The BBC recently reported the ‘rise of the never-ending job interview’ and it got us to thinking… how many interviews is too many and what should the process look like? As ecommerce & digital marketing recruiters we deal with interview processes on a daily basis.Some run smoothly and some don’t… that’s just the way it is, right?Well, actually no. Or at least it shouldn’t be. You can learn a lot about a business that gets their recruitment right… and those that don’t.
Recruitment Red Flags
Recruitment is an organic process; things often ebb & flow to a natural rhythm which works for all parties involved. However, there are 3 types of recruitment processes which will raise a red flag with candidates.
For example, a company whose recruiting is chaotic, long winded and/or never ending should signal “potential danger” to applicants; it says a lot about their ability (or rather, inability) to make decisions. It also highlights the potential for a troubled internal culture.
However, the opposite is also true. An organisation which hires after one interview with the hiring manager, often ends up regretting it; and if they don’t, the candidate probably will!
1) Chaos Theory
Lack of control
No/slow decision making
2) The Never Ending Process
Same interview with multiple people over several days never seemingly reaching an end point
Productivity is replaced by process
Indulgent & arrogant
Lack of respect for candidate (& staff) time
3) One Stage Strategy
Being hired after a single interview with a single person
Too hasty to hire
Don’t build rapport with candidate
Super-fast decision making often followed by regret (by one or both parties)
Costly when get it wrong
The best process to follow when recruiting
There are 3 main stages to a successful recruitment process which create continuity and quantify candidate engagement and value. Each stage is different to the other, but they all come together to form a 360 degree view of the candidate’s suitability for the role, whilst also giving them the best impression of your organisation.
1) Exploration – do you like the candidate?
This is when you quantify the candidate’s value to your business and their engagement in the process. This stage should (ideally) be carried out via 1-2 interviews with mulitple stakeholders and the hiring manager should attend.
During these initial interviews you should pitch the job to them (whilst not assuming to be top of their list) and intend to ‘woo’ them should things go well. Your purpose is to find out more about them. Find out who they really are and what they’ve done.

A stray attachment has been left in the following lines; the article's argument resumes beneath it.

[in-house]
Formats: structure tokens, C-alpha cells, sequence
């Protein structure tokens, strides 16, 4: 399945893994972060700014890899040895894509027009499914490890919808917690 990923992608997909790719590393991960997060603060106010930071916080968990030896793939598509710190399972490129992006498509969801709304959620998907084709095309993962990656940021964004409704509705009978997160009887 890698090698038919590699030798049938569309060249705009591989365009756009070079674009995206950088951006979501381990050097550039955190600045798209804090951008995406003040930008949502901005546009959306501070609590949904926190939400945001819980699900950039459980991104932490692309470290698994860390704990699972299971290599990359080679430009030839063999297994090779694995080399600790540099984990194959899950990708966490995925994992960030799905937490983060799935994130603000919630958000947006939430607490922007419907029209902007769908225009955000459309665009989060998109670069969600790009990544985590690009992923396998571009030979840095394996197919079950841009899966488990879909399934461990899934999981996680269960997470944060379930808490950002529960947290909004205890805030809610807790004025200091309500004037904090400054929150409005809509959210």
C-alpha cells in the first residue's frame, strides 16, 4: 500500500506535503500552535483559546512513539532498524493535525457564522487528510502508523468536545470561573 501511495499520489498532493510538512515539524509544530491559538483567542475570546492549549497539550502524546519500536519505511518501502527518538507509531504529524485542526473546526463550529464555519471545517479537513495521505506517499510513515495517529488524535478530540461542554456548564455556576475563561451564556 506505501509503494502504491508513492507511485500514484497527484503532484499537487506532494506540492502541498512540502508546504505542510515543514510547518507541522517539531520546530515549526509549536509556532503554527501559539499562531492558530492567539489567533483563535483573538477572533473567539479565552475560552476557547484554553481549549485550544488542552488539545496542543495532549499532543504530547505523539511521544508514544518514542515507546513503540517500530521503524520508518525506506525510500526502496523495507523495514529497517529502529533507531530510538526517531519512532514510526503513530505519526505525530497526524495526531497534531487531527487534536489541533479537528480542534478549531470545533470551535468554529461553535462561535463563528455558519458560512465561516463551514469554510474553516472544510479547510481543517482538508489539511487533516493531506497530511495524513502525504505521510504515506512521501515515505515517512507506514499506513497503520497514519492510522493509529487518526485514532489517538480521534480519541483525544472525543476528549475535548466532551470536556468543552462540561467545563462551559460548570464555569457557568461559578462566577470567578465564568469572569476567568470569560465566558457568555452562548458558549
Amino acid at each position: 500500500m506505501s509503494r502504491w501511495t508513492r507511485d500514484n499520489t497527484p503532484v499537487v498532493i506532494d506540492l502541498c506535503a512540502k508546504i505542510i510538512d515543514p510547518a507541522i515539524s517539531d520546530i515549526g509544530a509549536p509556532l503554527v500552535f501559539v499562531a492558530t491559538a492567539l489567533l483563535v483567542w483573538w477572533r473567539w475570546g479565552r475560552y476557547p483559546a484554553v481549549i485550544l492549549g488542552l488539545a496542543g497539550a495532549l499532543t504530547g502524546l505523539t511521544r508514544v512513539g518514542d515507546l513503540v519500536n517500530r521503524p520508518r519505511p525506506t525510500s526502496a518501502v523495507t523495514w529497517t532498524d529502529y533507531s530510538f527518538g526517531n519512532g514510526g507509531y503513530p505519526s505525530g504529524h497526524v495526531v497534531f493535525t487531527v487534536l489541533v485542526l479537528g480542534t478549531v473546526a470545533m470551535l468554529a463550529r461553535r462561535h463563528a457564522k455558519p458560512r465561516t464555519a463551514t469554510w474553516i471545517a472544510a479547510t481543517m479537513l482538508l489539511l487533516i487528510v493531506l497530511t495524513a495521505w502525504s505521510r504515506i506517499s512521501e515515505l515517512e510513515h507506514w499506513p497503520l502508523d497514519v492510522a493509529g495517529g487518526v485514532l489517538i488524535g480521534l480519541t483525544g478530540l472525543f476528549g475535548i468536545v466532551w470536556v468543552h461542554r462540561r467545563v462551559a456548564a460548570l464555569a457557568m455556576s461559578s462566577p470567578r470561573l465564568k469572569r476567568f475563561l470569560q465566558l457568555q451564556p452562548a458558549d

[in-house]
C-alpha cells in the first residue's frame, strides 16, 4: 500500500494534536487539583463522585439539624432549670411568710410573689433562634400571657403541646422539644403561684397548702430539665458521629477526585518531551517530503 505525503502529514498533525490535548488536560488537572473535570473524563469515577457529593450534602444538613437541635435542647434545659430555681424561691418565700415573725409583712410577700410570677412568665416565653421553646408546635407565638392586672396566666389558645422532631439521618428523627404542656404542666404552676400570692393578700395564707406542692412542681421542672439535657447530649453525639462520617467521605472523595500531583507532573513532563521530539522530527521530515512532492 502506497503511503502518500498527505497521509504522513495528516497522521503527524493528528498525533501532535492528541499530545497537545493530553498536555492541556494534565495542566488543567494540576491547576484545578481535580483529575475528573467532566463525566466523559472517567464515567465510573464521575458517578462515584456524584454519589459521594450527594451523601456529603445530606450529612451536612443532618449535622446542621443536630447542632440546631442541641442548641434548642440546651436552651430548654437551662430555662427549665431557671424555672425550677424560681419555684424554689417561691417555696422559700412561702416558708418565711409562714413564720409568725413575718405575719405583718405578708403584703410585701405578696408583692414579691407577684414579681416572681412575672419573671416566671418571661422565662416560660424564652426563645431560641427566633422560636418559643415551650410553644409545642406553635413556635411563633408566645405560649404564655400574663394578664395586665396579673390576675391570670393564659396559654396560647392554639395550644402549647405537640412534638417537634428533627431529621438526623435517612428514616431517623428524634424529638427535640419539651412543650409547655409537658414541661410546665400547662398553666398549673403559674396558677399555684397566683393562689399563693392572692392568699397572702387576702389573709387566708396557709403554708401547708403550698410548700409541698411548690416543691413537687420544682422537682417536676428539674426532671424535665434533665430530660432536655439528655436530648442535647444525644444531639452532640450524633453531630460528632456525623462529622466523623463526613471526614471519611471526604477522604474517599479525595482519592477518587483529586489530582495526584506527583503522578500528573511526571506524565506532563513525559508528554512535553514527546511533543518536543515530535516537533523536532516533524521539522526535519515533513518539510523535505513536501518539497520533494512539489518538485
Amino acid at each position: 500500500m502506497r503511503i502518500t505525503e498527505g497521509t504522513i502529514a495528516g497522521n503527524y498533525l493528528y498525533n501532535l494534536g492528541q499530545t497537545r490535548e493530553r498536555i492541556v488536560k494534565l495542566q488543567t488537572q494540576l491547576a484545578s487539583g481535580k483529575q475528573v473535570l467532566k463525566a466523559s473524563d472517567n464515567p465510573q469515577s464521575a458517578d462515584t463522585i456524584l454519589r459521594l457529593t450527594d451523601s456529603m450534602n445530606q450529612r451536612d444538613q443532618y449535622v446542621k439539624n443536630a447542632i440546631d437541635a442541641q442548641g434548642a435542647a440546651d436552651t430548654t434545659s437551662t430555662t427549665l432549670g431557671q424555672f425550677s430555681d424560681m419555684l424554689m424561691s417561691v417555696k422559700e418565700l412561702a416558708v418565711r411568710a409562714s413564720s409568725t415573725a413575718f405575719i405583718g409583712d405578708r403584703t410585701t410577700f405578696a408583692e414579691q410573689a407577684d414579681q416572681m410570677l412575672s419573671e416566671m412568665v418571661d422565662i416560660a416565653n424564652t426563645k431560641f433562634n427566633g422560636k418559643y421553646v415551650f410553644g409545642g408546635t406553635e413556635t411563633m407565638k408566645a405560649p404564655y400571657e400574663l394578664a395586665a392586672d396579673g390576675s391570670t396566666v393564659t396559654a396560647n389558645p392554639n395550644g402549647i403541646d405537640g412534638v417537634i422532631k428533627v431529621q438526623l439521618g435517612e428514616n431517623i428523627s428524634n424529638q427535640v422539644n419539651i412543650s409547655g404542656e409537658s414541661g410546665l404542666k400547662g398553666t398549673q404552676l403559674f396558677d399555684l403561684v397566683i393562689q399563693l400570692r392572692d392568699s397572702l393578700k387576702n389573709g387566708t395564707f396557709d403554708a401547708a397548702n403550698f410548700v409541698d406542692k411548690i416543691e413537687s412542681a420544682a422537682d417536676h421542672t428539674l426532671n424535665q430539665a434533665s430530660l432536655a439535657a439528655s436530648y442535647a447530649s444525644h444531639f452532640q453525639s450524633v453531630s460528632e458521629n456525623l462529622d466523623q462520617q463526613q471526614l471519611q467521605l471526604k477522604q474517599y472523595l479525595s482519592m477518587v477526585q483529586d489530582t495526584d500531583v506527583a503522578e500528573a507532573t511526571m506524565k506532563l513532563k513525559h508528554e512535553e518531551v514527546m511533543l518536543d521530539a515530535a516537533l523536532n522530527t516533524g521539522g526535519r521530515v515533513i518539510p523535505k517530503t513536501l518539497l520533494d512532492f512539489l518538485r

Understanding someone’s character and ‘likeability’ (whatever that means to you and your business) is a really important part of building rapport, and is an essential part of recruiting.
Ask yourself, “can I work with this person”?
“There’s nothing better than turning a candidate into a champion for your business and someone that really wants to work for you.”
(Patrick Tame, CEO)
2) Competency – does the candidate have the right level of technical knowledge and ability to do the job?
Set the candidate a task relating to the job and see what they’re capable of (you’d be surprised how many tasks get set which have no relevance to the role they are applying for, and therefore give no real insight into the applicant’s suitability).
Ensure you allow a fair amount of time for completion.
The candidate should then present their work during a second ‘interview’ and all key stakeholders should attend.
3) Team Fit – will the candidate fit into the team & business culture?
The key to understanding someone’s ‘fit’ is to let them meet the team they’d be working with. It will allow other team members to give feedback and stakeholders to observe interactions.
This works well as a full or half day where the best candidate/s meet and interact with the wider team, ask questions, and see what they do. It can be incredibly powerful.
Face to face is best, but should be done according to your own current Covid-19 safety measures.
There is no ‘one size fits all’ approach to recruiting for your team, but you should create and work to a framework which allows the process to flow efficiently, ultimately enabling you to not only find the right candidate, but also to validate your worth as an employer.